- “As someone who was inspired by [famous author name]’s work, I was thrilled when she recommended that I submit my manuscript to you.”
- “Upon the advice of my writing mentor, [industry professional name], I am submitting my novel to you for consideration.”
- “After consulting with my literary circle, I was encouraged to submit my manuscript to your agency based on your reputation for representing authors with a strong voice, such as [famous author name].”
- “I was honored to receive a positive blurb from [famous author name] for my debut novel, and thought you would be interested in representing me.”
- “Upon the recommendation of my editor, who worked with [bestselling author name], I am submitting my manuscript to your agency for representation.”
- “As a fan of [bestselling author name]’s work, I was thrilled when he agreed to read my manuscript and suggested that I submit it to you.”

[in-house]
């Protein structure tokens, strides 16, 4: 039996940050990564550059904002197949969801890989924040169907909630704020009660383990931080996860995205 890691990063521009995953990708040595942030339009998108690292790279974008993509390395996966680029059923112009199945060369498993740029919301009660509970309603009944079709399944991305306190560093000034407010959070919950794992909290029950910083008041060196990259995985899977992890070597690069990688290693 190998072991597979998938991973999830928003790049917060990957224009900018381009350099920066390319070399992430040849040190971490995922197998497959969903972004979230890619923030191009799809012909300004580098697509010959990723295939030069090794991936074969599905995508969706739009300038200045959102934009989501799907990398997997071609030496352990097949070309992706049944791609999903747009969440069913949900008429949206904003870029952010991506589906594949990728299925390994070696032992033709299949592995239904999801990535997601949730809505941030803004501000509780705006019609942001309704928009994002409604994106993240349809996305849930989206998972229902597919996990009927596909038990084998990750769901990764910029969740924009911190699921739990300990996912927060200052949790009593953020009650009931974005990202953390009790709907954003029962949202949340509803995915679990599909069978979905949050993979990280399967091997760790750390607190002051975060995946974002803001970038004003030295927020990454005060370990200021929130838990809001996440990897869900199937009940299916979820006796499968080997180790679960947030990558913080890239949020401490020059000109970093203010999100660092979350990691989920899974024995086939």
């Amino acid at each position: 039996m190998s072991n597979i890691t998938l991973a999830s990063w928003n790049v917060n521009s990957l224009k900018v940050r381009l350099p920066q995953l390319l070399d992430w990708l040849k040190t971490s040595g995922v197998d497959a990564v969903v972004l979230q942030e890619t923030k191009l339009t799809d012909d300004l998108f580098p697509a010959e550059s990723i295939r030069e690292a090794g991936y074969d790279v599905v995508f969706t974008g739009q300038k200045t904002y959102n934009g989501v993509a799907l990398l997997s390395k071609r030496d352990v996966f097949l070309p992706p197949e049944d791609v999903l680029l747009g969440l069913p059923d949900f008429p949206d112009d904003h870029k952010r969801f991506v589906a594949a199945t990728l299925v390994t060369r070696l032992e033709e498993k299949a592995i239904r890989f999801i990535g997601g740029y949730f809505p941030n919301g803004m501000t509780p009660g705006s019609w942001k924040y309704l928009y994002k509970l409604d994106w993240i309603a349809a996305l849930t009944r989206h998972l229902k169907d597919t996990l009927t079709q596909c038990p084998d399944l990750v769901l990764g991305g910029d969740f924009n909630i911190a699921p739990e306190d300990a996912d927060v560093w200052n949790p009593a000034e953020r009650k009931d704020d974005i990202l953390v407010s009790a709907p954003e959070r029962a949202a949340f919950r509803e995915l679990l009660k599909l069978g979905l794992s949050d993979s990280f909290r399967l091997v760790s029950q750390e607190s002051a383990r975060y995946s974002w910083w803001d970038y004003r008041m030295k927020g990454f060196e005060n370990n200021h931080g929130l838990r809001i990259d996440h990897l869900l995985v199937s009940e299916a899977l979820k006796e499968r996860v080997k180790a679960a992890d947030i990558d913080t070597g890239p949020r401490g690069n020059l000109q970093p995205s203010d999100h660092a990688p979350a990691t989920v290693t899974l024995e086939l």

A recommendation from a popular author or industry professional can carry a lot of weight in the publishing industry, so don’t hesitate to use it to your advantage in your query letter.
Be sure to mention the name of the person who recommended you and explain how they know your work.
Nonfiction Query Letter Hook Examples & Templates
Check out these 10 nonfiction query letter hooks:
- “In my book [BOOK TITLE], I share the inspiring story of how I overcame [OBSTACLE] to achieve [SUCCESS].”
- “Through my years of experience in [INDUSTRY], I have developed a proven system for [SOLVING PROBLEM], which I share in my book [BOOK TITLE].”
- “As a [PROFESSIONAL EXPERTISE], I provide a comprehensive guide to [TOPIC] in my book [BOOK TITLE].”
- “In [BOOK TITLE], I explore the fascinating history of [HISTORICAL EVENT OR PERIOD] and its impact on modern society.”
- “As a survivor of [TRAUMATIC EXPERIENCE], I offer a firsthand account of my journey to healing and hope in my book [BOOK TITLE].”